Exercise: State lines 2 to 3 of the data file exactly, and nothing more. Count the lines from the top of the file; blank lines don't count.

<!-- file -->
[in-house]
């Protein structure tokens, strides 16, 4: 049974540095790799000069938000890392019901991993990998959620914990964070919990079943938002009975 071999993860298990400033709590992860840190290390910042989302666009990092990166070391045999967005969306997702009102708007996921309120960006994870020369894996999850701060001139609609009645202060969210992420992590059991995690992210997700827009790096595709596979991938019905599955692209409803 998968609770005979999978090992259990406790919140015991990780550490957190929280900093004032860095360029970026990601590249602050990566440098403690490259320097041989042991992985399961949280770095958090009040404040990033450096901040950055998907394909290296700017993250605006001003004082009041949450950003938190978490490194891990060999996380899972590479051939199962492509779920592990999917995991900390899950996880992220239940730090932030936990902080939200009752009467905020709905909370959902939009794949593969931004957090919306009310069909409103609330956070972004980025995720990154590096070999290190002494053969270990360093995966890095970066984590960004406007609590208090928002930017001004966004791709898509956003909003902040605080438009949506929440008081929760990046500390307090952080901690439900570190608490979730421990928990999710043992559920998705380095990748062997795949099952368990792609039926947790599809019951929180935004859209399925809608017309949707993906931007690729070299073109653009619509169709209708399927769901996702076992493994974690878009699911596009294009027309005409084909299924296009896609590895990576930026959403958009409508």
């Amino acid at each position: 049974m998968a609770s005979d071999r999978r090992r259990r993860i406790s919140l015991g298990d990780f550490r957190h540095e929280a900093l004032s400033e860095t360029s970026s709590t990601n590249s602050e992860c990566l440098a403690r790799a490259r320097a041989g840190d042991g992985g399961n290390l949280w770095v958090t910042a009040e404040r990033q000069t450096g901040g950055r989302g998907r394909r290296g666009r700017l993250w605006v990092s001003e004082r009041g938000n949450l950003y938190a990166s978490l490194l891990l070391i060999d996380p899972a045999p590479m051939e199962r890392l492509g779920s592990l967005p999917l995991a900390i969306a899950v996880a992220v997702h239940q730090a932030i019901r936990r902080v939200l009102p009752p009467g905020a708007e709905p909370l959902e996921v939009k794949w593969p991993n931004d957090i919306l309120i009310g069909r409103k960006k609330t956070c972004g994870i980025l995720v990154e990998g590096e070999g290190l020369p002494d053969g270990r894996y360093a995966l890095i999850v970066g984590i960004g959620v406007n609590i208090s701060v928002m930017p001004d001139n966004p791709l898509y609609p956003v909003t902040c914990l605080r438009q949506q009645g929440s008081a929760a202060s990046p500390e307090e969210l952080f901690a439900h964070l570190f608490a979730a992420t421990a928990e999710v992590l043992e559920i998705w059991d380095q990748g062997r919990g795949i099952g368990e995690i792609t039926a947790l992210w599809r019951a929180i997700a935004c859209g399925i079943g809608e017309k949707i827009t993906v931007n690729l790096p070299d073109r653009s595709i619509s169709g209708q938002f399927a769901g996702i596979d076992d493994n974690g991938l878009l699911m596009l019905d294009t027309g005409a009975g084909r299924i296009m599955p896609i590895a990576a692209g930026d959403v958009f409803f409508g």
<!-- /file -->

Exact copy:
């Protein structure tokens, strides 16, 4: 049974540095790799000069938000890392019901991993990998959620914990964070919990079943938002009975 071999993860298990400033709590992860840190290390910042989302666009990092990166070391045999967005969306997702009102708007996921309120960006994870020369894996999850701060001139609609009645202060969210992420992590059991995690992210997700827009790096595709596979991938019905599955692209409803 998968609770005979999978090992259990406790919140015991990780550490957190929280900093004032860095360029970026990601590249602050990566440098403690490259320097041989042991992985399961949280770095958090009040404040990033450096901040950055998907394909290296700017993250605006001003004082009041949450950003938190978490490194891990060999996380899972590479051939199962492509779920592990999917995991900390899950996880992220239940730090932030936990902080939200009752009467905020709905909370959902939009794949593969931004957090919306009310069909409103609330956070972004980025995720990154590096070999290190002494053969270990360093995966890095970066984590960004406007609590208090928002930017001004966004791709898509956003909003902040605080438009949506929440008081929760990046500390307090952080901690439900570190608490979730421990928990999710043992559920998705380095990748062997795949099952368990792609039926947790599809019951929180935004859209399925809608017309949707993906931007690729070299073109653009619509169709209708399927769901996702076992493994974690878009699911596009294009027309005409084909299924296009896609590895990576930026959403958009409508």
């Amino acid at each position: 049974m998968a609770s005979d071999r999978r090992r259990r993860i406790s919140l015991g298990d990780f550490r957190h540095e929280a900093l004032s400033e860095t360029s970026s709590t990601n590249s602050e992860c990566l440098a403690r790799a490259r320097a041989g840190d042991g992985g399961n290390l949280w770095v958090t910042a009040e404040r990033q000069t450096g901040g950055r989302g998907r394909r290296g666009r700017l993250w605006v990092s001003e004082r009041g938000n949450l950003y938190a990166s978490l490194l891990l070391i060999d996380p899972a045999p590479m051939e199962r890392l492509g779920s592990l967005p999917l995991a900390i969306a899950v996880a992220v997702h239940q730090a932030i019901r936990r902080v939200l009102p009752p009467g905020a708007e709905p909370l959902e996921v939009k794949w593969p991993n931004d957090i919306l309120i009310g069909r409103k960006k609330t956070c972004g994870i980025l995720v990154e990998g590096e070999g290190l020369p002494d053969g270990r894996y360093a995966l890095i999850v970066g984590i960004g959620v406007n609590i208090s701060v928002m930017p001004d001139n966004p791709l898509y609609p956003v909003t902040c914990l605080r438009q949506q009645g929440s008081a929760a202060s990046p500390e307090e969210l952080f901690a439900h964070l570190f608490a979730a992420t421990a928990e999710v992590l043992e559920i998705w059991d380095q990748g062997r919990g795949i099952g368990e995690i792609t039926a947790l992210w599809r019951a929180i997700a935004c859209g399925i079943g809608e017309k949707i827009t993906v931007n690729l790096p070299d073109r653009s595709i619509s169709g209708q938002f399927a769901g996702i596979d076992d493994n974690g991938l878009l699911m596009l019905d294009t027309g005409a009975g084909r299924i296009m599955p896609i590895a990576a692209g930026d959403v958009f409803f409508g």